Hereditary advantage, passed along: Like Pres. Obama and the publisher of the Boston Globe, the promoters of regimented testing are usually high-income people–trying, in effect, to reserve rewards for their families and their friends by forcing regimented schools on everyone else. High on the income scale–like Pres. Obama, former Sens. Kennedy and Kerry, Gov. Deval Patrick and Gov.-elect Charlie Baker–the elite can afford private schools, exempt from the regimentation of public schools.

Children from elite families can get access to literature, languages, history, science, math and arts without the pressures of regimented testing and without the tedium of a regimented curriculum. Computers are at their sides, not in cubbies. Children from elite families routinely outperform those from lower-income families on college-entrance exams, helping an elite family pass along its advantage to another generation.

Signs of revolt: One might think, somewhere along the way, people would wake up and smell the coffee–realizing they’re being had. That is starting. A sign that it may be the real thing is watching much more tumult occur in poorer and generally conservative–even reactionary–states: Arizona, Oklahoma, South Carolina and Florida, where teachers are sometimes required to have an Associate’s degree.

Richer and usually more liberal states–New York, California and Massachusetts–are germinating seeds of protest, but they do not lead this movement. In the vanguard states, the Obama administration’s key effort to increase educational achievement is being called “Race to the Slop.” Folks who do not have children in public schools are looking over the materials, and many do not approve.

One irate commenter from a poor state writes, “I taught math and computer science at university level for several years. What I have seen in common-core math is not going to prepare children for college. If anything, these children will be in non-credit math courses when they enter the college.”

Another writes, “Common core is the takeover by the federal government of our entire education system–just like Obamacare was with health care. It doesn’t work. It is corrupt and dysfunctional. I don’t have kids in school, and my grandkids go to private school. Every state needs to get rid of every aspect of it. I’m so thankful to see parents protesting this takeover.”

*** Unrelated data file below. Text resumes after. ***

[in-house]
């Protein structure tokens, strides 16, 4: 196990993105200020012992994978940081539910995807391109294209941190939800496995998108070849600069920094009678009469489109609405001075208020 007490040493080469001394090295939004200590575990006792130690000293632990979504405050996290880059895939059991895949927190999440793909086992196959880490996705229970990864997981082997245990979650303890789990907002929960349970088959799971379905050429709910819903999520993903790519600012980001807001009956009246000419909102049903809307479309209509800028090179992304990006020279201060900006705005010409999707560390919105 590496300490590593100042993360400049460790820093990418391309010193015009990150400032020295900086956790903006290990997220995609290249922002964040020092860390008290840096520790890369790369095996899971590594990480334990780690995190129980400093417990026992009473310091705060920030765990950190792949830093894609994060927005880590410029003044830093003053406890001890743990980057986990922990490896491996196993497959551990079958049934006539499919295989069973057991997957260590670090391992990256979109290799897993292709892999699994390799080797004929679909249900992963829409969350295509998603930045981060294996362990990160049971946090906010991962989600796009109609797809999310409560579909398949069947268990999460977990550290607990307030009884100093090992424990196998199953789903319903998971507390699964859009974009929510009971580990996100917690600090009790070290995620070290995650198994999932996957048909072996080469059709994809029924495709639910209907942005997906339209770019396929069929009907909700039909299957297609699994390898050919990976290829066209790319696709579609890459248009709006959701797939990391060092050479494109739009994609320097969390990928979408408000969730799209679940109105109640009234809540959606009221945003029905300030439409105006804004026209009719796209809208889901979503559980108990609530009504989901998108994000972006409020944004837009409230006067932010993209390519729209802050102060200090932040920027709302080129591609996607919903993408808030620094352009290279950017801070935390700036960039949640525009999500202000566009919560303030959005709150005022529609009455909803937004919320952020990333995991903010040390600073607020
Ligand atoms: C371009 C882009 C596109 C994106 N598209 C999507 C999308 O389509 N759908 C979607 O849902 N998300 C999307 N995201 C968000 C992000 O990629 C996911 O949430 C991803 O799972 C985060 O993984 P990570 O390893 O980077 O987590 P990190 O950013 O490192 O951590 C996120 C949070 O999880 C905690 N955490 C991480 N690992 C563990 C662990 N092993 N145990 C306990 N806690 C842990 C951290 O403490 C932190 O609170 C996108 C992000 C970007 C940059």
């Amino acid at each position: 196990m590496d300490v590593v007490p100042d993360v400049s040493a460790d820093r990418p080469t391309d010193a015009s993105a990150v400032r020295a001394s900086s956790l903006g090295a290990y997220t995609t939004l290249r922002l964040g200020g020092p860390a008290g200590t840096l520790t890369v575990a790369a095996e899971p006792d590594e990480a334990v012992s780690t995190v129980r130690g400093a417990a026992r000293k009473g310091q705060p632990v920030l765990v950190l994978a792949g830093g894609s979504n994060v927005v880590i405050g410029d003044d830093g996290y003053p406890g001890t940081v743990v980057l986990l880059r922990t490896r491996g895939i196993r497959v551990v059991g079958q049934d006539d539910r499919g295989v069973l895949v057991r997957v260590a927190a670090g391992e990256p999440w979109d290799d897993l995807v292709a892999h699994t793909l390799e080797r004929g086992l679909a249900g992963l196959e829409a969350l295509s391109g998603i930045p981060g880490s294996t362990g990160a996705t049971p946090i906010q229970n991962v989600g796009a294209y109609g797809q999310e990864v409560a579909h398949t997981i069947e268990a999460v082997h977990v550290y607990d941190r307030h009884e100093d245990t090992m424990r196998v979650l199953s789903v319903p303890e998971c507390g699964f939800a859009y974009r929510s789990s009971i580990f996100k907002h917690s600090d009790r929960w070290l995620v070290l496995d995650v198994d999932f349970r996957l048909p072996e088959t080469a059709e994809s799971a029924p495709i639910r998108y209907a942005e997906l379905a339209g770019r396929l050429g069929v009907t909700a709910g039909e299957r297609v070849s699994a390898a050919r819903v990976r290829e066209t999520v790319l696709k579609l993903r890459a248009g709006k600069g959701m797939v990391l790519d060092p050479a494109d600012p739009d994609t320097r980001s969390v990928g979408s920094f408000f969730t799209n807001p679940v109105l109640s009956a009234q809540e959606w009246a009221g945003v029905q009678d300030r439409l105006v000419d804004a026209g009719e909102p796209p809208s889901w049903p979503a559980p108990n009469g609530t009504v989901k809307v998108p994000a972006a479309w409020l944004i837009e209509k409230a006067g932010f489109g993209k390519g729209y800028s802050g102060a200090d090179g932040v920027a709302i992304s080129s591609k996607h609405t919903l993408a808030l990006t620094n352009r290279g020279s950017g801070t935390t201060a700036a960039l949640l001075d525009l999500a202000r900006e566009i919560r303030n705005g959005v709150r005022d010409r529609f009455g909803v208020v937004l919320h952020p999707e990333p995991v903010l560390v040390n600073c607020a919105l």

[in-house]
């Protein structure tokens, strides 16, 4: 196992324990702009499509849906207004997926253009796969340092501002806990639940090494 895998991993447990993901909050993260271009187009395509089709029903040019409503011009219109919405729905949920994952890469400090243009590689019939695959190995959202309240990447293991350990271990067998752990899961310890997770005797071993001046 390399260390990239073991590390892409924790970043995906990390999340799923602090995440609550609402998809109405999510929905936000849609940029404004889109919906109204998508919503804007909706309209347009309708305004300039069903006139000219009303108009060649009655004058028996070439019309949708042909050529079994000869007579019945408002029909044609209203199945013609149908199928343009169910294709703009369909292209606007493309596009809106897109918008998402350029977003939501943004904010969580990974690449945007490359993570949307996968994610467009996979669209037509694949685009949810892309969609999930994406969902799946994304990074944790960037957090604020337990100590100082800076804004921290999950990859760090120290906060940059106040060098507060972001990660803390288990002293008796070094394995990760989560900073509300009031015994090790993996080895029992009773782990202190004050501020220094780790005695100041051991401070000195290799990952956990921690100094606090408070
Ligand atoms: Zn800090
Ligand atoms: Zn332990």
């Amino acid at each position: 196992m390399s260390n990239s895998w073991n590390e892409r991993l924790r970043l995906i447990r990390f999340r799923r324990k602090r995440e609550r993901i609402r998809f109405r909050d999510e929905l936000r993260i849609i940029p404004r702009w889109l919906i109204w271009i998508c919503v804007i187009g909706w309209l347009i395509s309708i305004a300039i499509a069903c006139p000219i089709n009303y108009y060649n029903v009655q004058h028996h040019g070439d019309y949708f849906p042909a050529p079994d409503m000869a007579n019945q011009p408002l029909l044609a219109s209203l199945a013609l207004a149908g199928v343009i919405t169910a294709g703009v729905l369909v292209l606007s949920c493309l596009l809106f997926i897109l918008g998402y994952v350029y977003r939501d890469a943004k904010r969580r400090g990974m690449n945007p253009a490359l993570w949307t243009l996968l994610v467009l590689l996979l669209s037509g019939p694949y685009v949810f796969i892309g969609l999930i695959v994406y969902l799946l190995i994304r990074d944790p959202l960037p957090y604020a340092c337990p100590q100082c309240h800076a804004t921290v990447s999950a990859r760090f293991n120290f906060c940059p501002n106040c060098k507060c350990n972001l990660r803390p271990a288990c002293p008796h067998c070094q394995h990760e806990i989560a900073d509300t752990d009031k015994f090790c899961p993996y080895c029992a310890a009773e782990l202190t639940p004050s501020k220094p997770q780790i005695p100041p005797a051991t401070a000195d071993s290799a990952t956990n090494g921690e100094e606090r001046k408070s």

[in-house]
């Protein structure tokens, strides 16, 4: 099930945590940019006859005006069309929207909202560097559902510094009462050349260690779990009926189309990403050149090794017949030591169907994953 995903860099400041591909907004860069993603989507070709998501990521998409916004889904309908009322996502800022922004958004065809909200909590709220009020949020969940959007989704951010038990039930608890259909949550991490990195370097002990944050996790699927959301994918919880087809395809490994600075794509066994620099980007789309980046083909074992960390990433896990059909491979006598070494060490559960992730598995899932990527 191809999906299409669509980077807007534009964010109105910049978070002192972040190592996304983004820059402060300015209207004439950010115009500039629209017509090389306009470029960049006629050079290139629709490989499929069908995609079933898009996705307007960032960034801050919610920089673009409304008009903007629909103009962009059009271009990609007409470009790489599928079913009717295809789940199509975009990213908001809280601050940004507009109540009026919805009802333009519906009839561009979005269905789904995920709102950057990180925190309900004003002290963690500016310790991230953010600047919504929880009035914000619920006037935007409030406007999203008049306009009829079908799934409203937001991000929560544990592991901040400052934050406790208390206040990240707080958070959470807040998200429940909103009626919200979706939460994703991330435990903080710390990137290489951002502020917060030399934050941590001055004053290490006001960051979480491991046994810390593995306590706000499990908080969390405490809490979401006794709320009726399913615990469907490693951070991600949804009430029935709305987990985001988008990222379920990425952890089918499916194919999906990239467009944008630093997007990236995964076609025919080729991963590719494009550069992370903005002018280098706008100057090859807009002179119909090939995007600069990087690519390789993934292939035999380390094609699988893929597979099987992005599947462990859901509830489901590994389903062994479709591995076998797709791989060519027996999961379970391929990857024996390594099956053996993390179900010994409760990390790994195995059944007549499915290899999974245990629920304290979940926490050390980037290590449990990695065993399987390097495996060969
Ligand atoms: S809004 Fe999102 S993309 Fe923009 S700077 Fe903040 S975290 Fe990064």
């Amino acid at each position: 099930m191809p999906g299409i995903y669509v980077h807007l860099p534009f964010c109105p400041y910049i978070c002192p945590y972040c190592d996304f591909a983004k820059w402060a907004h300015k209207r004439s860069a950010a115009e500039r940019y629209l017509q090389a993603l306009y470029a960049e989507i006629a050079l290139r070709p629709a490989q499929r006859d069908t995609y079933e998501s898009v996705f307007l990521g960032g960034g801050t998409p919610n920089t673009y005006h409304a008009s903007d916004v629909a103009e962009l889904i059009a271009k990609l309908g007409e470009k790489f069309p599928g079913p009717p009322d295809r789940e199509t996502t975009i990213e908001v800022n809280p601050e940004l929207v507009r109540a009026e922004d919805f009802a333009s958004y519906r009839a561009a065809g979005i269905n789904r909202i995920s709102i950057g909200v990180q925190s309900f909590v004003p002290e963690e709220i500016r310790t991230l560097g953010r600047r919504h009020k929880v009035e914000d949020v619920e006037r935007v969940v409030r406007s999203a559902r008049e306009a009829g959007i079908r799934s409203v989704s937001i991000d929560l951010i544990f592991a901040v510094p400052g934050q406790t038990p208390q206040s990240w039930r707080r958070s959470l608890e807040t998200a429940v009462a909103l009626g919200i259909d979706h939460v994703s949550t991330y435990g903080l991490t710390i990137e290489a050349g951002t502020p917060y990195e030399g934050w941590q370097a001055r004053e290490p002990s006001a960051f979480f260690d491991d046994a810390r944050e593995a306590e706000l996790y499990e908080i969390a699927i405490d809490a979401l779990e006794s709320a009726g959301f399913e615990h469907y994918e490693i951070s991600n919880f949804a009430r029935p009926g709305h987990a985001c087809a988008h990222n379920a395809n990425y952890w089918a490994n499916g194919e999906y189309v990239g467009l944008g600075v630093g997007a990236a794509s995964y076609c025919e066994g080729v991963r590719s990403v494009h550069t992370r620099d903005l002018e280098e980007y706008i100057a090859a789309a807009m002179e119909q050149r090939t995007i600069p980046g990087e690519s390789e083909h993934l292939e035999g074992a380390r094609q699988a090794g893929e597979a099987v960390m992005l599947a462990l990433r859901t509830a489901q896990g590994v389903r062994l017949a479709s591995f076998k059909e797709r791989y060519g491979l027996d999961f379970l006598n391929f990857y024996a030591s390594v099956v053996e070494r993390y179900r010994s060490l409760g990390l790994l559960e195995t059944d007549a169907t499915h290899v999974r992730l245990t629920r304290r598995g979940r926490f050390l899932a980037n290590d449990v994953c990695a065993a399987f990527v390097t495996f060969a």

– Craig Bolon, Brookline, MA, November 14, 2014

Adam Armstrong, ed., No Country Left Behind (NCLB) and The Race to the Slop, The Daily Censored (Sonoma, CA), June 10, 2014

ESEA flexibility: education waiver status by states, U.S. Department of Education, November, 2014

Michele McNeil, California wins NCLB testing waiver, Education Week, March 7, 2014

Catherine Rampell, SAT scores and family income, New York Times, August 27, 2009

Craig Bolon, Significance of test-based ratings for metropolitan Boston schools, Education Policy Analysis Archives 9(42), 2001

Valerie Strauss, Pearson, of course, wins huge common-core testing contract, Washington Post, May 5, 2014

Sean Cavanagh, American Institutes for Research fights Pearson common-core testing award, Education Week, May 6, 2014

Sean Cavanagh, Amplify Insight wins contract from SBAC for common-core testing, Education Week, March 14, 2013

Smarter Balanced Assessment Consortium selects CTB/McGraw-Hill to develop next-generation of assessments to help schools meet new common-core state standards, McGraw-Hill, April 16, 2012

Who is behind common core?, Arizonans against Common Core, 2013

Valerie Strauss, Two more states pull out of common core, Washington Post, June 5, 2014